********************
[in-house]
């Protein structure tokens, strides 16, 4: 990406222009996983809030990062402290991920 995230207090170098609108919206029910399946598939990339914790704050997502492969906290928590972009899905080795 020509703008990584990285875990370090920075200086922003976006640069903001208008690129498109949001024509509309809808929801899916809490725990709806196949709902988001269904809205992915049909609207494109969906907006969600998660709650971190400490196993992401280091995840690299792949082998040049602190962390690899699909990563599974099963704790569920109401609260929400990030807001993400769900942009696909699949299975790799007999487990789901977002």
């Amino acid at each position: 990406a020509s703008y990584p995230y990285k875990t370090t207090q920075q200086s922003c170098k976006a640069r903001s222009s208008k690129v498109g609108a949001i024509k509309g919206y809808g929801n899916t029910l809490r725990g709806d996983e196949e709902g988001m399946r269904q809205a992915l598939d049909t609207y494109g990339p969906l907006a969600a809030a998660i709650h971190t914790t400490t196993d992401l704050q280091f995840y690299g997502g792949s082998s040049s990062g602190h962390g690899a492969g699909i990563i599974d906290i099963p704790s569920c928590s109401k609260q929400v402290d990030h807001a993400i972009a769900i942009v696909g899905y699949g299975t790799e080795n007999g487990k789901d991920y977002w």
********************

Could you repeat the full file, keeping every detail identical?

[in-house]
């Protein structure tokens, strides 16, 4: 990406222009996983809030990062402290991920 995230207090170098609108919206029910399946598939990339914790704050997502492969906290928590972009899905080795 020509703008990584990285875990370090920075200086922003976006640069903001208008690129498109949001024509509309809808929801899916809490725990709806196949709902988001269904809205992915049909609207494109969906907006969600998660709650971190400490196993992401280091995840690299792949082998040049602190962390690899699909990563599974099963704790569920109401609260929400990030807001993400769900942009696909699949299975790799007999487990789901977002």
């Amino acid at each position: 990406a020509s703008y990584p995230y990285k875990t370090t207090q920075q200086s922003c170098k976006a640069r903001s222009s208008k690129v498109g609108a949001i024509k509309g919206y809808g929801n899916t029910l809490r725990g709806d996983e196949e709902g988001m399946r269904q809205a992915l598939d049909t609207y494109g990339p969906l907006a969600a809030a998660i709650h971190t914790t400490t196993d992401l704050q280091f995840y690299g997502g792949s082998s040049s990062g602190h962390g690899a492969g699909i990563i599974d906290i099963p704790s569920c928590s109401k609260q929400v402290d990030h807001a993400i972009a769900i942009v696909g899905y699949g299975t790799e080795n007999g487990k789901d991920y977002w």